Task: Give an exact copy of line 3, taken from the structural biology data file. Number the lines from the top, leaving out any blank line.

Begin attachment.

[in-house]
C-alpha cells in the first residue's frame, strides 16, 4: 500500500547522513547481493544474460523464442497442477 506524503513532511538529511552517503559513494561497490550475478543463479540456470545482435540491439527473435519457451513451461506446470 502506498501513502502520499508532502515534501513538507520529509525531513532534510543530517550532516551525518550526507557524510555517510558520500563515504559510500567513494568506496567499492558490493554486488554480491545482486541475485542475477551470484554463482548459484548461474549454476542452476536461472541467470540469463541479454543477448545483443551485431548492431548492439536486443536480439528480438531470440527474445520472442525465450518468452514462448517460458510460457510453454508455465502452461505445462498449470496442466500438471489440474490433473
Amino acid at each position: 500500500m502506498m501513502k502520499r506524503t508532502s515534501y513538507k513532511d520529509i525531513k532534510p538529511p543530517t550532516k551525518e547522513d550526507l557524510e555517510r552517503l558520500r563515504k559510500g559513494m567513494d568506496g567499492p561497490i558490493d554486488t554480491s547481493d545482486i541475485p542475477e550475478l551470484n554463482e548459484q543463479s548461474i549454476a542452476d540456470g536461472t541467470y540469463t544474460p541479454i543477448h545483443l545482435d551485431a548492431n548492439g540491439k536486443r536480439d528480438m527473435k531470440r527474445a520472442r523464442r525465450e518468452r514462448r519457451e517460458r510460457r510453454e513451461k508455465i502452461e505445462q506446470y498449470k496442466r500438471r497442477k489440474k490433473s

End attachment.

Amino acid at each position: 500500500m502506498m501513502k502520499r506524503t508532502s515534501y513538507k513532511d520529509i525531513k532534510p538529511p543530517t550532516k551525518e547522513d550526507l557524510e555517510r552517503l558520500r563515504k559510500g559513494m567513494d568506496g567499492p561497490i558490493d554486488t554480491s547481493d545482486i541475485p542475477e550475478l551470484n554463482e548459484q543463479s548461474i549454476a542452476d540456470g536461472t541467470y540469463t544474460p541479454i543477448h545483443l545482435d551485431a548492431n548492439g540491439k536486443r536480439d528480438m527473435k531470440r527474445a520472442r523464442r525465450e518468452r514462448r519457451e517460458r510460457r510453454e513451461k508455465i502452461e505445462q506446470y498449470k496442466r500438471r497442477k489440474k490433473s